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From Static Content to Widgets

From Static Content to Widgets

If you have content, e.g. static HTML markup, and want to adapt it for delivery by your Scrivito-based website app, this short tutorial gives you an example and a general idea of how to proceed.

This guide is based on our instructions for integrating Scrivito. You can complete it in no time after creating your Scrivito account.

Utilizing the “Page” model class

For the sake of simplicity, we're assuming that you have a “Page” model class from your initial SDK integration and want your app to deliver a page like the one shown here.

If you would like to take a look at the “Page” model, here it is:

class Page < Obj attribute :title, :string attribute :body, :widgetlist attribute :child_order, :referencelist end

As you can see, the model includes an attribute, body, whose type is widgetlist. This is the attribute we're going to populate with widgets later on.

Adapting the “Page” view

Your app is equipped with an “index” view for rendering instances of the “Page” model: “app/views/page/index.html.erb.” It's a good idea to have this view render the static content first, just to see how it fits into the rest of the layout, for example.

So, first put the relevant parts of the markup (presumably the contents of the body tag) into this view.

Then fire up your Rails app and open its URL in your browser. Make sure that you are in editing mode, then create a page of the “Page” type using the top right menu:

Utilizing the page view, the static content should be displayed on the new page. Usually, you'd proceed by providing the images and replacing various tags with Rails tag helpers (e. g. image_tag). With Scrivito, you replace ​everything​ with Scrivito tag helpers. Also, unwanted or conflicting styles presumably require some cleanup.

Making the view accept widgets

Now, this is the crucial step that lets you transfer your content to widgets: Remove the content from the view, the headline, the paragraphs, the image, everything, including the tags. Then insert the Scrivito helper call for rendering the body attribute where the static content was:

<!-- app/views/page/index.html.erb --> <%= scrivito_tag :div, @obj, :body %>

That's it! Reload the page in your browser. Can you see the gray box representing the body attribute?

Restoring the content in place

Let’s add some content! If we have static content like the document shown above, we can immediately discriminate three types of content: a headline, one or more paragraphs, and an image. And this is where widgets come into play:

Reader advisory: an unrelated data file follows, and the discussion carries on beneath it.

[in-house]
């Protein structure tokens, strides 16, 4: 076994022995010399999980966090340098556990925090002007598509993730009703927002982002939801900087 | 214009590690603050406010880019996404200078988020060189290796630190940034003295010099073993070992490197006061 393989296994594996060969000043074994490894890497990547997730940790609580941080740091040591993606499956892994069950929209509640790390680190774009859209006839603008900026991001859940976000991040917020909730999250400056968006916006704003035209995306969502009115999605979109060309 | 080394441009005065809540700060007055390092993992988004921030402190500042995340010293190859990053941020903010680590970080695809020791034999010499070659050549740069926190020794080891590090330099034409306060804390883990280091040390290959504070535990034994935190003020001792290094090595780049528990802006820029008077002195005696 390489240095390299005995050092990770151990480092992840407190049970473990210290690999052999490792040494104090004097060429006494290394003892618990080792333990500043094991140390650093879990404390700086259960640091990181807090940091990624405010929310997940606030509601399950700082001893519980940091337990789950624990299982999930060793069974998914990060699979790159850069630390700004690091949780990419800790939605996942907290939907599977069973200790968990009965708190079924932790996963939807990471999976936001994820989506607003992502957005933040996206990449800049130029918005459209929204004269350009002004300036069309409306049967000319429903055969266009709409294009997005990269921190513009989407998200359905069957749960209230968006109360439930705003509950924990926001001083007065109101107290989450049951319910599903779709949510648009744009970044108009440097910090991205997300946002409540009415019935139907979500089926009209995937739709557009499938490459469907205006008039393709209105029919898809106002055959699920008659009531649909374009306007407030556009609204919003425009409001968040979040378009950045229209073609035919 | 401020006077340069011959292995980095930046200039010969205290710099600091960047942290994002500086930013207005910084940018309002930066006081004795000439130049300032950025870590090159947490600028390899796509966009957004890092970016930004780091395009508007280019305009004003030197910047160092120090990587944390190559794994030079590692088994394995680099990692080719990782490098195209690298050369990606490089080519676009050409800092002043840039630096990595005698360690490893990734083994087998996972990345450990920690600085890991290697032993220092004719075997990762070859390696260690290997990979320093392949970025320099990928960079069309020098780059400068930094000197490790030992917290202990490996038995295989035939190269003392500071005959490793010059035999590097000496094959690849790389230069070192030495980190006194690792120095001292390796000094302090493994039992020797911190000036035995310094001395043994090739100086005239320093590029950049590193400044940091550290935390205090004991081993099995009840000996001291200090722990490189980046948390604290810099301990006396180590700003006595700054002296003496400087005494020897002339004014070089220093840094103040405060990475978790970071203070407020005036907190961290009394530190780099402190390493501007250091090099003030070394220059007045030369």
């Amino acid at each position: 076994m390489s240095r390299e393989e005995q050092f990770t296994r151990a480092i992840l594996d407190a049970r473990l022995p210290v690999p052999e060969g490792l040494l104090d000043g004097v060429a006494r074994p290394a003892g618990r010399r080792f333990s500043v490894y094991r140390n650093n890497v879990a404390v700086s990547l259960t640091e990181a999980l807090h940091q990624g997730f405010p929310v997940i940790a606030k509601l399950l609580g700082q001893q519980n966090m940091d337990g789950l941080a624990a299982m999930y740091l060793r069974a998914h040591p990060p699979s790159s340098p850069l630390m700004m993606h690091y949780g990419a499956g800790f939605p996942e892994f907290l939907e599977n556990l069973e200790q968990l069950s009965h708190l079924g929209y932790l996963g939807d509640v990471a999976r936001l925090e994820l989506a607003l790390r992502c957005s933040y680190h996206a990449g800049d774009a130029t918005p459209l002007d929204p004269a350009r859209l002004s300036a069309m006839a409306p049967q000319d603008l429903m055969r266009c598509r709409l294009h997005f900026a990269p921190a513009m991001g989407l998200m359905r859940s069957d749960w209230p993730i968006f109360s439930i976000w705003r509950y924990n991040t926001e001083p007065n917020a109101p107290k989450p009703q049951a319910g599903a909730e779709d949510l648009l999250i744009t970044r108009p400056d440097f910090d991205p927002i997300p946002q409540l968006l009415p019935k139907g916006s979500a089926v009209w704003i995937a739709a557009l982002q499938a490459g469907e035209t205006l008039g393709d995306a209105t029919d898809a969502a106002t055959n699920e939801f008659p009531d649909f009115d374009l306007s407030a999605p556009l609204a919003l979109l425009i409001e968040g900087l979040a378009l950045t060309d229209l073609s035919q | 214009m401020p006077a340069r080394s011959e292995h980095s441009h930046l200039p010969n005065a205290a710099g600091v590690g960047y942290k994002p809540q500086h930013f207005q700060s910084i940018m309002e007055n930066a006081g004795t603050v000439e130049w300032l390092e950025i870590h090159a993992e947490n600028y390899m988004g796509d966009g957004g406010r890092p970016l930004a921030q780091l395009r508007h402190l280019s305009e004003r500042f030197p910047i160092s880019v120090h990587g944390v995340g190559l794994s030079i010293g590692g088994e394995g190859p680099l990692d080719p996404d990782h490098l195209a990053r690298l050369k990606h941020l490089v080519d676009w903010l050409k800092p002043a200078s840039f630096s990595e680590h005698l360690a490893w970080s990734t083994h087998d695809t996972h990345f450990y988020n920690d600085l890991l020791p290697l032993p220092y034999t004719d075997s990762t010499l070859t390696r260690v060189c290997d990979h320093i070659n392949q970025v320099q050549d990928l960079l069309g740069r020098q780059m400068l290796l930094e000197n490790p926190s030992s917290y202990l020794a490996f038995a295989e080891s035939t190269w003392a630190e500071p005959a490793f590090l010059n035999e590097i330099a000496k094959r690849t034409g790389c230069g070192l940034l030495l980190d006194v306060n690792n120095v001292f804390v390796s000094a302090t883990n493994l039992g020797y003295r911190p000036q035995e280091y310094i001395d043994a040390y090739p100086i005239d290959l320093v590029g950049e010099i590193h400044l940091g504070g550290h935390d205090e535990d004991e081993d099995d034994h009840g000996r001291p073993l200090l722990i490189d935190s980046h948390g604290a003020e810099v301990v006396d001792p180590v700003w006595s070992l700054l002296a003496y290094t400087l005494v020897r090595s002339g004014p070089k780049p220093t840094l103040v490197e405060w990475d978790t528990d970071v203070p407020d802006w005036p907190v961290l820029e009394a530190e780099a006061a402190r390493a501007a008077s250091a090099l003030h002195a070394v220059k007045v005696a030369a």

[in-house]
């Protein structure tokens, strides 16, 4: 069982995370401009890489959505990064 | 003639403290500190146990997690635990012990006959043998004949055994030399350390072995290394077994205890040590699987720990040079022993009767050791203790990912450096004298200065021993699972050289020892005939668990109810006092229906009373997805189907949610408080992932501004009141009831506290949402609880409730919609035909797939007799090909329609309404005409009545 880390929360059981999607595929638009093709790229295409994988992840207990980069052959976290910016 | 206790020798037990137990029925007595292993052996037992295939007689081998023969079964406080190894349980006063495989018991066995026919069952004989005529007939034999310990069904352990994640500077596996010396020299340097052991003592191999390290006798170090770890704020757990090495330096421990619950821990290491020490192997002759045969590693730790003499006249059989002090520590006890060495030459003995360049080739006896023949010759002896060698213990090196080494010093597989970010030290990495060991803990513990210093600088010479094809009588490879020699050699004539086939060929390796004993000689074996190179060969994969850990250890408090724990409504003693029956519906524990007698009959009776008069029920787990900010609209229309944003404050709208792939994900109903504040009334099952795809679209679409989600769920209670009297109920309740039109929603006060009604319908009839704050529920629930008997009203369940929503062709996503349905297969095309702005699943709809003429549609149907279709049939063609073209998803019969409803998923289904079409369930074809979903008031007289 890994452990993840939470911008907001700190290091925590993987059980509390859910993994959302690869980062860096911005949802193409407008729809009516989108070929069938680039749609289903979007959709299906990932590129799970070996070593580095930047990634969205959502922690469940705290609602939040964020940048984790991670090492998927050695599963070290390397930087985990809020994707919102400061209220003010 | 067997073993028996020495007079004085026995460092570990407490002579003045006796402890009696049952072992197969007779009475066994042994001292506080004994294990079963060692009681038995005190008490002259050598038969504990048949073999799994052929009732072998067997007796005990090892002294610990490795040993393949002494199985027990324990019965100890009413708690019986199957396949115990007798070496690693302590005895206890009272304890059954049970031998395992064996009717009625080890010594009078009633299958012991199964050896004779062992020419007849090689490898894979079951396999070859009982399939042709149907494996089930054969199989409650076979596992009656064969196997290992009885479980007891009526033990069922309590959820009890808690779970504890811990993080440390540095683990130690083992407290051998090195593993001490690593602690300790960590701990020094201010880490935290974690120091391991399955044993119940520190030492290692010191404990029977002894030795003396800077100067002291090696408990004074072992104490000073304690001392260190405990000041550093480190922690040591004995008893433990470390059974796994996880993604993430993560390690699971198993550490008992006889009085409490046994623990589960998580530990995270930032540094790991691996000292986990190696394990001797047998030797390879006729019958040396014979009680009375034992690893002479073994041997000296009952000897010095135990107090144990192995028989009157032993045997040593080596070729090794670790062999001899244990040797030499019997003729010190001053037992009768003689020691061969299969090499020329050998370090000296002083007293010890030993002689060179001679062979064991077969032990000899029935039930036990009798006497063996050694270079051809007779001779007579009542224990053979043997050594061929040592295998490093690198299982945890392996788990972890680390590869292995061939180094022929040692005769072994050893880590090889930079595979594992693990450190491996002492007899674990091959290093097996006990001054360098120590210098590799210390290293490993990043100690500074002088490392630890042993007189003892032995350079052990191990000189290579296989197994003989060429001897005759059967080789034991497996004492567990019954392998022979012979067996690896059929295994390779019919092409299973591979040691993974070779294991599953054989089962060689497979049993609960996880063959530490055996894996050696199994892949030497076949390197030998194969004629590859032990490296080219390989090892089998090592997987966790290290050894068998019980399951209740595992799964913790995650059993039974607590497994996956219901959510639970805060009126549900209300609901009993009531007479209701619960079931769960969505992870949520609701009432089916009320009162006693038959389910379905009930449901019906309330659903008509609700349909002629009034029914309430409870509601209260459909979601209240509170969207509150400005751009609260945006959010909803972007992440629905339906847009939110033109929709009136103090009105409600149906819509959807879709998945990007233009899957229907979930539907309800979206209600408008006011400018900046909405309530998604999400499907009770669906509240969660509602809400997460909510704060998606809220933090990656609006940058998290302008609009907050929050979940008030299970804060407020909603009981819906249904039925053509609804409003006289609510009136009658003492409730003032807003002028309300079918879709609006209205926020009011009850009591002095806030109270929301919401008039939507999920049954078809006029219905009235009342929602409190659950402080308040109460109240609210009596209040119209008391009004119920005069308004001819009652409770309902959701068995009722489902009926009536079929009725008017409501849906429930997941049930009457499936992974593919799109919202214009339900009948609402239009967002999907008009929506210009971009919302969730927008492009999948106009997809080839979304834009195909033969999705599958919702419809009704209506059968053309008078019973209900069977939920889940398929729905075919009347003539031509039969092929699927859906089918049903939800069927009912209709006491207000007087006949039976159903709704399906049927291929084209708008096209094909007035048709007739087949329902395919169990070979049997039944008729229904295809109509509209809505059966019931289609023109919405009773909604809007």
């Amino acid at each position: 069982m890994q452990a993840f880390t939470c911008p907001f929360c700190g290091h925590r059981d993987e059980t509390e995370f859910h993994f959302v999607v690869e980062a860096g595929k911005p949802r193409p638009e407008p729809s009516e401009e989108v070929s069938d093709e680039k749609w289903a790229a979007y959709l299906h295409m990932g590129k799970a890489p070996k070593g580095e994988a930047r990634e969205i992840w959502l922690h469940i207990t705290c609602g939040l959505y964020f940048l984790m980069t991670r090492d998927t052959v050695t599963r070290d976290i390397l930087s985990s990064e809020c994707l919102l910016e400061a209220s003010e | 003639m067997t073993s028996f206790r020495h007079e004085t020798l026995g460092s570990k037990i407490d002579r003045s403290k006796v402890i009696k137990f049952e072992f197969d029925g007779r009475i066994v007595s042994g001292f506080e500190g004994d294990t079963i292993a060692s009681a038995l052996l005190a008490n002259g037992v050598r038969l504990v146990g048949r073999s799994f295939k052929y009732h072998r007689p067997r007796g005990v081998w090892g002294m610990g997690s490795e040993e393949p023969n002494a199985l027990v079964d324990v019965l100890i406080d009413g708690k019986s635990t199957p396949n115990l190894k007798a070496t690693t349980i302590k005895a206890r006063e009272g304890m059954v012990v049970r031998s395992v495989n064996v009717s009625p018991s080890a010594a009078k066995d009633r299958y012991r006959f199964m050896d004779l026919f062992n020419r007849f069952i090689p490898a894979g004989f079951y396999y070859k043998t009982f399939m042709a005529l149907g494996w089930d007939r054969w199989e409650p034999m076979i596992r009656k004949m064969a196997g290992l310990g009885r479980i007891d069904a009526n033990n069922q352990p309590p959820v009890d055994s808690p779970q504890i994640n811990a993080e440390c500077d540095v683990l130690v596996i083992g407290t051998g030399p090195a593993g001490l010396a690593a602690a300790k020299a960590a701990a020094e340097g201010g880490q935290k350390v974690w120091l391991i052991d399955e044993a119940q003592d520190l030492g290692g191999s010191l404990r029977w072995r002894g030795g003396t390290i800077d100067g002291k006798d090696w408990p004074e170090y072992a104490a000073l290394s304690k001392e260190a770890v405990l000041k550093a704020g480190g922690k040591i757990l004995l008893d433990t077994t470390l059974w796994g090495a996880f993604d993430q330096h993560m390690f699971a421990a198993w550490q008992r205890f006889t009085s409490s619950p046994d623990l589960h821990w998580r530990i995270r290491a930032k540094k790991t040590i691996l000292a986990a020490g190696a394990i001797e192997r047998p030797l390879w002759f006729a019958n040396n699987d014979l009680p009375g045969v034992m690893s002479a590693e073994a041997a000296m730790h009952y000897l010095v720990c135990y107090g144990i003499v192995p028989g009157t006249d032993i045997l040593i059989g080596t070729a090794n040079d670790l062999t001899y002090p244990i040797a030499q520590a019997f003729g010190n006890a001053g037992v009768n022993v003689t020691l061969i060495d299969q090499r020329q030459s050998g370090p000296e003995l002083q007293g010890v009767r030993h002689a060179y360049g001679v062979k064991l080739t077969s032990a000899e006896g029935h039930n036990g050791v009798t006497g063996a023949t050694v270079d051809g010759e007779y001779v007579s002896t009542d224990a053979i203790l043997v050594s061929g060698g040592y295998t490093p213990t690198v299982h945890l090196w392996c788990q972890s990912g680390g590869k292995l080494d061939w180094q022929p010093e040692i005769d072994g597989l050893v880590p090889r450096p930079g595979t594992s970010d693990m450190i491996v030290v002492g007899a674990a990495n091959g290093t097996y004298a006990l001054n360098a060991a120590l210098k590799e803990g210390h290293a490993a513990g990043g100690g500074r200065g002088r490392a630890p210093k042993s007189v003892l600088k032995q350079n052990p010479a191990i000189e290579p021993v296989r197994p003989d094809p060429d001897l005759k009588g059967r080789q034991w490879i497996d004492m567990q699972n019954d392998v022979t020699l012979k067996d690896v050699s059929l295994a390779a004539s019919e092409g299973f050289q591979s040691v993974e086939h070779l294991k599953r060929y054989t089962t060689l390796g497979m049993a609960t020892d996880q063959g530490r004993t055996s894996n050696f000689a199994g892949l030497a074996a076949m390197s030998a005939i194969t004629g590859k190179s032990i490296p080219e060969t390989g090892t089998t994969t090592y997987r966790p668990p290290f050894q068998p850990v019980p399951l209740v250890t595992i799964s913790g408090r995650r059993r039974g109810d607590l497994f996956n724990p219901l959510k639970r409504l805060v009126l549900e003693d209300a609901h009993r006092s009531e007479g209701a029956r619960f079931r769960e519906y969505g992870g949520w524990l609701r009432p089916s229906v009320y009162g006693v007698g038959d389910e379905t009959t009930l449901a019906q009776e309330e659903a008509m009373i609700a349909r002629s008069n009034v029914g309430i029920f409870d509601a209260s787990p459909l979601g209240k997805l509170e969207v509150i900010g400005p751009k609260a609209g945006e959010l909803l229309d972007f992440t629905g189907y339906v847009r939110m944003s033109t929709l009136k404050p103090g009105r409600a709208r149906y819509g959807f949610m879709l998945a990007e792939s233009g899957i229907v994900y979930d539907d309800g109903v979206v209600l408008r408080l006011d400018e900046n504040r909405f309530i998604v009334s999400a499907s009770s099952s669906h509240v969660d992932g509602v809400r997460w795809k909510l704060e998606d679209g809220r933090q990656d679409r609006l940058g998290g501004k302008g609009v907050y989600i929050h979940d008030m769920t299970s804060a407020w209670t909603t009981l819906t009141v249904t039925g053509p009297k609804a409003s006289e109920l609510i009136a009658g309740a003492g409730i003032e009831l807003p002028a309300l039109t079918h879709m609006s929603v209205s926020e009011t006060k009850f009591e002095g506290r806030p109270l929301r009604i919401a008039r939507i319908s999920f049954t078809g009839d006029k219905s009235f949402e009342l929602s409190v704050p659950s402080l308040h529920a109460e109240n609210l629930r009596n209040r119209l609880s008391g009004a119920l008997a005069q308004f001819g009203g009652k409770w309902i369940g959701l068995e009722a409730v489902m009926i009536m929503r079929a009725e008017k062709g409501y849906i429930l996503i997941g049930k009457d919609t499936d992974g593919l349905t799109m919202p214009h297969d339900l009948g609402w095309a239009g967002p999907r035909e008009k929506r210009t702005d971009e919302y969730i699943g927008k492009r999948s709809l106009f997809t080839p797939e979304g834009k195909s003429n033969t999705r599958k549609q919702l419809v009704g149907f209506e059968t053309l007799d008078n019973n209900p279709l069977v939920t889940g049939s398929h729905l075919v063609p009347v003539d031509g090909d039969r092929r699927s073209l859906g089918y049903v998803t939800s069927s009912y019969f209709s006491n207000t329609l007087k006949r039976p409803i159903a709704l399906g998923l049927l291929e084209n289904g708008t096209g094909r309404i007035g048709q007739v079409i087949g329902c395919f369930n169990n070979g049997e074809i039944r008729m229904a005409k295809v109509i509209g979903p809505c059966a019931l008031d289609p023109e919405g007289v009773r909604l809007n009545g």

• Click the plus sign in the gray box. This opens the widget browser, letting you select the kind of widget to insert into this box.
  • Select the ”Headline” widget.
  • Copy the headline from your static page to the clipboard.
  • On your Scrivito page, click inside the “Headline” widget, then paste the text from your clipboad to the widget.

When you hover over a widget, its borders as well as handles become visible. Click the bottom plus handle to add another widget to the page, this time a “Text” widget. Then repeat the steps above to transfer the paragraphs to the Scrivito page.

Finally, add an image widget below the text widget(s). Simply save the image from your static page to your desktop, then drag it onto the placeholder of the image widget to upload it and include it on the page.

After transferring the static content to widgets, this is roughly what the resulting page should look like:

As you can see, we've used a single “Text” widget for the three paragraphs. Alternatively, you might of course dedicate an individual “Text” widget to each paragraph.

That's it!

Congratulations, you've made your Scrivito-based app ready to accept existing content and have rebuilt a page using widgets.

If you have other types of content you would like to include on pages, please take a look at the widget gallery first, so you don't have to reinvent the wheel. Or, create another page type or a new widget type.